Conceptions of human agency: structural relations among motivational traits, personal value priorites, and regulatory focus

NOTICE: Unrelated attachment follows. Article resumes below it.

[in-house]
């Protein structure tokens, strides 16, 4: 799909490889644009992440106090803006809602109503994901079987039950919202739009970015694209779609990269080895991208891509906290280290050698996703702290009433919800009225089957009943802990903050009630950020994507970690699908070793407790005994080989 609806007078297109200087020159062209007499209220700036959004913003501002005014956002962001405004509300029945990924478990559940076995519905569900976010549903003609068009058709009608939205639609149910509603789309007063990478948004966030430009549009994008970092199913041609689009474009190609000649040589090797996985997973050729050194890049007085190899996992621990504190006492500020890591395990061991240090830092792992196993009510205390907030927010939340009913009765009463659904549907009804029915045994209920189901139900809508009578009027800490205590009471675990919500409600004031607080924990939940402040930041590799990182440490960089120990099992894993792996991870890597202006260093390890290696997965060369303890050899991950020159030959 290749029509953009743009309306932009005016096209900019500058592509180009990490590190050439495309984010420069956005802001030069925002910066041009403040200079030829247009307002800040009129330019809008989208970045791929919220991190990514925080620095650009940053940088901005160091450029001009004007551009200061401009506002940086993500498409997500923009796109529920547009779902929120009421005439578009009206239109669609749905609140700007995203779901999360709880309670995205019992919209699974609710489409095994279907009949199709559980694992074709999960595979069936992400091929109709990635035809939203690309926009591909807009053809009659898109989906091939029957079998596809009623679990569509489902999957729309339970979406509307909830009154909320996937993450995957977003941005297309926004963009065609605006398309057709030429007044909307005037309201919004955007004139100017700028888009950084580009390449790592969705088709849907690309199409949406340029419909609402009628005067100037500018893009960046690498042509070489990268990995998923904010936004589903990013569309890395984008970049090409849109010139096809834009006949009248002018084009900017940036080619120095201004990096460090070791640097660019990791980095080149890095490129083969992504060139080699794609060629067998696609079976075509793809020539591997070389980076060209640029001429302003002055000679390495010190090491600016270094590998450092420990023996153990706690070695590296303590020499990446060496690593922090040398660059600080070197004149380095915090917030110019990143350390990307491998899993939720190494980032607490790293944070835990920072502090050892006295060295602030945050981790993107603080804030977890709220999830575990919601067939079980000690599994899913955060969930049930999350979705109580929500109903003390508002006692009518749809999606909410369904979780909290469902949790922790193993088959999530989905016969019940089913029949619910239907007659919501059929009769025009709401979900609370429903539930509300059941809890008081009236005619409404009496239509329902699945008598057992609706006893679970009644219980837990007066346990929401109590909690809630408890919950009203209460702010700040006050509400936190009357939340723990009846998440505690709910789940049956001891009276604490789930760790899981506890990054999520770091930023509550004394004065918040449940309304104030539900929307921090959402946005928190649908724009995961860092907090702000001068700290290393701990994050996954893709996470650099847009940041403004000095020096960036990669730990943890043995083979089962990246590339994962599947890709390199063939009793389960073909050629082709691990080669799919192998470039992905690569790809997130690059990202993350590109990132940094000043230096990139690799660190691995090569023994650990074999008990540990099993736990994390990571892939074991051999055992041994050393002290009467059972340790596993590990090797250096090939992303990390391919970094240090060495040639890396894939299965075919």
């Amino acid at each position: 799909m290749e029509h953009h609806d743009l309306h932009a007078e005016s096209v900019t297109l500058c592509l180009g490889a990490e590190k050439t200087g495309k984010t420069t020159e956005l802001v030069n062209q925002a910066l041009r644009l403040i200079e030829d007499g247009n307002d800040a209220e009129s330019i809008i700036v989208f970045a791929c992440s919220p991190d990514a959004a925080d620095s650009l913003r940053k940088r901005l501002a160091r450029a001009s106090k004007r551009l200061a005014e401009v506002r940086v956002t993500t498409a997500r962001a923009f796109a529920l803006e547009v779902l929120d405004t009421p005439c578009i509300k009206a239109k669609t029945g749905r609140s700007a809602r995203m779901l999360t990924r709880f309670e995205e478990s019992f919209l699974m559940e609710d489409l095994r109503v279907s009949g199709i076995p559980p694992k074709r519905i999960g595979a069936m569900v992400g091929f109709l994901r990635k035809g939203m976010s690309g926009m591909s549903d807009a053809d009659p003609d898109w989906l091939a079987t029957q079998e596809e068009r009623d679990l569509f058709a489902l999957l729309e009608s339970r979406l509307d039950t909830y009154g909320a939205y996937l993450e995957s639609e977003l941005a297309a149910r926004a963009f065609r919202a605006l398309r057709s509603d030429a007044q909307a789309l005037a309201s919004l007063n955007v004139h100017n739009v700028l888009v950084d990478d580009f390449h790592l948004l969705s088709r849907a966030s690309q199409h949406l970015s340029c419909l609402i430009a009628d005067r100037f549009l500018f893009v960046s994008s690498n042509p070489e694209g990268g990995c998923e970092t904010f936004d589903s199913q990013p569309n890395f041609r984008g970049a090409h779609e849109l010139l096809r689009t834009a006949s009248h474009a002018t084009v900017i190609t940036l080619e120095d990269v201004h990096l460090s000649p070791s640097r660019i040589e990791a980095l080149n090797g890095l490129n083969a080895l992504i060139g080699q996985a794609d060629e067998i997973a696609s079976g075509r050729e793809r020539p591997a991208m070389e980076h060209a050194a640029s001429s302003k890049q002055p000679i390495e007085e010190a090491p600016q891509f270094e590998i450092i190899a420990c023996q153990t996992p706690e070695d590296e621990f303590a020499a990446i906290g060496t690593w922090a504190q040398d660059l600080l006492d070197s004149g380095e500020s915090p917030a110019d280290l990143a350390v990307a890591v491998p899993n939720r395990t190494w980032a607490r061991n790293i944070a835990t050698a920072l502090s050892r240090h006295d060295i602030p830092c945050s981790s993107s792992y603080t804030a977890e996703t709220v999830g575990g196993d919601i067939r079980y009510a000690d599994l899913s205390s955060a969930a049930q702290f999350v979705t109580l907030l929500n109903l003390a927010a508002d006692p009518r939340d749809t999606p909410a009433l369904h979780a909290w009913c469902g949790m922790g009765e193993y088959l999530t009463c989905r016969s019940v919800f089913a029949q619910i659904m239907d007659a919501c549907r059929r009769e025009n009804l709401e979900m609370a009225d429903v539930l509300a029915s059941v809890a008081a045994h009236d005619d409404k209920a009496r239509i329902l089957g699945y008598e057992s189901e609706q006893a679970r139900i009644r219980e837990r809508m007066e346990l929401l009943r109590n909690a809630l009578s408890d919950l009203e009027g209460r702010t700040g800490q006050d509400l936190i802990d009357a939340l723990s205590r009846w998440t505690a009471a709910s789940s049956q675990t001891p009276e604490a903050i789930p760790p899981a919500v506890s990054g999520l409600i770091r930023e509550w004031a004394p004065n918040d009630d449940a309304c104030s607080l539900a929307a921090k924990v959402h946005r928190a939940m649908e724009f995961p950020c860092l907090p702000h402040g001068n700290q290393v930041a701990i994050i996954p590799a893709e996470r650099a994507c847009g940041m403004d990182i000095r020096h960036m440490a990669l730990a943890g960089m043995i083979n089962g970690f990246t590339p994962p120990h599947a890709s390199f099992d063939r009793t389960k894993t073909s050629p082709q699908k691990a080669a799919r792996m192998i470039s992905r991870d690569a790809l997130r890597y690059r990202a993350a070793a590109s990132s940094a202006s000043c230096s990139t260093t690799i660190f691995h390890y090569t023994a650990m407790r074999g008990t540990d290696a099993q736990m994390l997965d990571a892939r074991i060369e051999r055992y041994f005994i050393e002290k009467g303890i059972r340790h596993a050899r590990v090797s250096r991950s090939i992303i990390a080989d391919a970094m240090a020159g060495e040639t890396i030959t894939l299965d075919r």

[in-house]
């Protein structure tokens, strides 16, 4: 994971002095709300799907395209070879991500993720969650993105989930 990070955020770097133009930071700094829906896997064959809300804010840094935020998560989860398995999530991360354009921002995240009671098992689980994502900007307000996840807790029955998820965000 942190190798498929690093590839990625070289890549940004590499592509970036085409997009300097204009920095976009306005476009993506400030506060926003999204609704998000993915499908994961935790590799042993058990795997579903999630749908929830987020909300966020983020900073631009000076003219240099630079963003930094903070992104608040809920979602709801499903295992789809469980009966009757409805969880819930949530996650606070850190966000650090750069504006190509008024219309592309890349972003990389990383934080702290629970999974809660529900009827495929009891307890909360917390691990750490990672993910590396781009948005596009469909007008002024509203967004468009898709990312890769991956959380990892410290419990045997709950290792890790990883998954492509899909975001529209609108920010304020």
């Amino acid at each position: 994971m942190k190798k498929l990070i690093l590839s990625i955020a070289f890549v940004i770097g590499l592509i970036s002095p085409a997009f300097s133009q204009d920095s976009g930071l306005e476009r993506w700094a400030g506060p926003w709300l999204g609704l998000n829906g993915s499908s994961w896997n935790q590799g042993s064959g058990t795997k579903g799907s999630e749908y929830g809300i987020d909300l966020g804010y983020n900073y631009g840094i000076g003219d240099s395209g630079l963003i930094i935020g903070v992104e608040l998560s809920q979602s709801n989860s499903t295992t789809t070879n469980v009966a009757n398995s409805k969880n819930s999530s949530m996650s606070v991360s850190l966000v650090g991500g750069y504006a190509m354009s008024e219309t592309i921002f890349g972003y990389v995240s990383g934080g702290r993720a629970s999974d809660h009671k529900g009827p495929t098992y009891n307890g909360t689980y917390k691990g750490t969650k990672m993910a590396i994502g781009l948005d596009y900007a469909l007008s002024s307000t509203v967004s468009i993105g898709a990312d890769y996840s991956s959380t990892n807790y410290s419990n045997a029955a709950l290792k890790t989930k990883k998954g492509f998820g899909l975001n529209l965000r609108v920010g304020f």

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Personal value priorities, motivational traits, and regulatory focus have been studied independently but little is known about how the constructs relate. The Theory of Universals in Human Values (Schwartz, 1992, 1994, 2005) specifies inherent conflicts and compatibilities within a set of ten universally recognized broad values. The values can be viewed as arranged in a circular fashion, like slices of pie, with two orthogonal axes or diameters. One axis represents trade-offs among individual interests (power, achievement) and social interests (universalism, benevolence). The other axis represents trade-offs among opportunity (self-direction, stimulation) and stability (tradition, conformity, security). Achievement motivation researchers (Heggestad & Kanfer, 2000, Helmreich & Spence, 1978) have identified three motivational traits: (1) mastery - striving for excellence based on internal standards, (2) competitiveness - striving for excellence in comparison to others, and (3) anxiety – stemming from attempts to avoid failure. Higgins (1997, 2001) distinguished two strategies for approaching success: with eagerness (promotion focus) or with caution (prevention focus). In this study, the first to incorporate all three constructs, one hundred sixty working adults (111 males and 49 females, ages 26 to 65) from a multi-utility agency in Texas completed the Schwartz Value Survey (SVS-57), the Motivational Trait Questionnaire (MTQ short form), and the Regulatory Focus Questionnaire (RFQ) in counter-balanced order. Pearson correlations and multi-dimensional scaling provide convergent evidence that motivational trait mastery is correlated positively with opportunity value priorities and negatively with stability value priorities. Conversely, trait motivation anxiety is correlated negatively with opportunity value priorities and positively with stability value priorities. Trait competitiveness is positively correlated with individual-focus value priorities. In other words, mastery and anxiety are aligned primarily along the opportunity/stability axis in the Schwartz Value Model and competitiveness is aligned primarily along the orthogonal individual/social axis. Promotion focus is associated primarily with trait mastery and with self-direction and achievement values. Prevention focus primarily accompanies stability value priorities. The study provides initial evidence that guiding principles for action and choice (values), typical actions and attitudes in achievement settings (motivational traits), and strategic means for accomplishment (regulatory focus) form meaningful and consistent patterns both within and between individuals.